Earlier this week, we at NYU Abu Dhabi were treated to a visit by the artist Christo, who spoke about one of his signature projects — The Gates — which took place in Central Park in February 2005. The project was conceived in the late 1970s by Christo and his wife and artistic partner, Jeanne-Claude, who passed away two years ago tomorrow. The city repeatedly refused Christo and Jeanne-Claude permission to mount the project, until Michael Bloomberg became mayor. He gave it the go-ahead immediately, once the pair reapplied for a permit.
I fell in love with the Gates project and went to see it — no, experience it, immerse myself in it — as many times as I could. I made sure to see every bit of the park during the sixteen days it was up and reintroduced myself to areas I had visited since my childhood. The Gates transformed the Park’s bleak midwinter with its explosion of color; it compelled many New Yorkers who had become blase about this jewel in the midst of Manhattan to see the Park afresh. On one visit to the Northwest corner of the Park, I was lucky enough to coincide with a visit to the area by Jeanne-Claude and Christo themselves and was able to watch them — from afar — enjoy their creation. Both of them refer in the film to the works of art as their children, and it was a parent’s joy that they seemed to exude as they looked at what they had done.
The process by which the project was conceived, planned, and ultimately mounted is beautifully documented in a film called The Gates (2005) made by Antonio Ferrera and Albert Maysles and originally shown on HBO. Christo and Jeanne-Claude were meticulous about documenting their work, not only by preserving drawings and other artifacts, but also by having the process of approval and construction filmed. The documentary work on The Gates was begun by the legendary documentary team of Albert Maysles and David Maysles, who first became famous for their legendary film Gimme Shelter (1970), an account of the Rolling Stones’ 1969 tour, which ended infamously at Altamont Speedway in California at a free concert during which Hells Angels killed a concertgoer. Christo and Jeanne-Claude became close friends with the Maysle brothers, who would document five of their projects.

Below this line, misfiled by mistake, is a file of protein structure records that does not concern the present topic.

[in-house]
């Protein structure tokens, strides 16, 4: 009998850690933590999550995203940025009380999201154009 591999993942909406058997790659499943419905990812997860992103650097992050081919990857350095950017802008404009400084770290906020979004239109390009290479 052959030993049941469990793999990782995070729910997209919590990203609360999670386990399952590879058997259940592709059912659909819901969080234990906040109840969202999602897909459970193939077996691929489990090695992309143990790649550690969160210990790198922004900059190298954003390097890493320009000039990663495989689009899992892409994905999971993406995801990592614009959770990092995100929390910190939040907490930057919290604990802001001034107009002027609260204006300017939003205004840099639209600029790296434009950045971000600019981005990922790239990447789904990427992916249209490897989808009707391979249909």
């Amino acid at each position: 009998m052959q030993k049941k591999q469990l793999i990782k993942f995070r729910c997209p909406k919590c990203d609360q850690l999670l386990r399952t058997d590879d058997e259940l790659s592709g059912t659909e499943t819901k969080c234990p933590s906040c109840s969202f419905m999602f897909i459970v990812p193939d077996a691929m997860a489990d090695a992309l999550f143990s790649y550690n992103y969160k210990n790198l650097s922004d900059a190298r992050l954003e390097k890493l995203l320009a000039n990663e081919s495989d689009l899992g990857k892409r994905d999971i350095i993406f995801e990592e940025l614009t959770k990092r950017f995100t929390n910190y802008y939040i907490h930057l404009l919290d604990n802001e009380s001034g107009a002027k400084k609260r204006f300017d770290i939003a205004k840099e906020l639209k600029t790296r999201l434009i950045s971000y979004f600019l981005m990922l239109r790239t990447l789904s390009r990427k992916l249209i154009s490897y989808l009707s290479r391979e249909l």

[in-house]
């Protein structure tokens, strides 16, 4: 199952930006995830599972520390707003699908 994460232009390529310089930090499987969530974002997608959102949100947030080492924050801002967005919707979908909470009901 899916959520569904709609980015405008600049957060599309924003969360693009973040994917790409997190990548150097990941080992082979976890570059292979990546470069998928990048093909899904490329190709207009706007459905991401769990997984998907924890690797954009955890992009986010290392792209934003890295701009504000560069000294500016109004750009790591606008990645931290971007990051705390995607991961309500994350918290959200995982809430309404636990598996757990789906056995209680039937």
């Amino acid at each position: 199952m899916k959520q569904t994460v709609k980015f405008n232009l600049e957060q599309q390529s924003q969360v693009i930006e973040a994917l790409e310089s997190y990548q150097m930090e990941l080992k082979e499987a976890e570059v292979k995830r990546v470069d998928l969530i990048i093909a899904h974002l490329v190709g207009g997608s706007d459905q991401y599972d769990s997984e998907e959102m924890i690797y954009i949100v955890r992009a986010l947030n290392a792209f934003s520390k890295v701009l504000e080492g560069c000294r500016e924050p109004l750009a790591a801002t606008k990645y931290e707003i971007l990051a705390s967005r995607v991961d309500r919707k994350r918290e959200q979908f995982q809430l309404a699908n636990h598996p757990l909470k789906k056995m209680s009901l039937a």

Christo joined us at Sama Tower for a showing of the documentary, which was completed by Antonio Ferrara (who was also present) and includes early footage shot by the Maysles. Watching this footage is a little like watching outtakes from Woody Allen’s great films of the 1970s, Annie Hall (1977) and Manhattan (1979). Jeanne-Claude and Christo take pains to remind — or, perhaps, simply inform — the culture vultures moaning about defiling the sacrosanct space of the Park of something that all Writing New York students realize by the end of our account of Alger and the Park: that it is a man-made space, domesticated nature, designed by Frederick Law Olmsted and Calvert Vaux to create a particular kind of pastoral experience. The Gates is a beautifully made documentary that is sadly out of print at the moment. Find it at a library or a used DVD store and watch it: it’s a wonderful slice of New York history and will remind those lucky enough to experience the gates six years ago of the wonder of the experience.
Christo gave a second presentation during his visit to NYUAD, speaking at the NYUAD Institute about his latest project, “Over the River,” which was approved just last week! Christo will cover a length of the Arkansas River with white fabric. Like The Gates, the project will be mounted for about two weeks. I’m going to start honing my white-water-rafting skills.
He also spoke about an as-yet-unapproved project, conceived around the same time as The Gates, which he hopes to mount in the Liwa desert here in the UAE: “The Mastaba,” a work of art made of approximately 410,000 horizontally stacked oil barrels secured to an inner structure. Unlike The Gates and “Over the River,” “The Mastaba” would be a permanent installation.
Christo began his question-and-answer period at the NYUAD Institute presentation by remembering Jeanne-Claude, whom he met in Paris in 1958. “We immigrated to the United States in 1964,” Christo recalled, before correcting himself: “No, not immigrated to the United States in 1964 … we immigrated to Manhattan, New York City, in 1964.” After letting the audience chuckle at that remark, he explained it: “She was very proud of that. She insisted all the time to say that from 1964 to 1967, we were three years illegal aliens in Manhattan. We came as tourists and we disappeared in the crowd. Only many months and years later, we became residents.”
[Photo Credits: I took the photos of The Gates that accompany this post. Thanks to the NYUAD Institute for providing the video from which the still of Christo is taken.]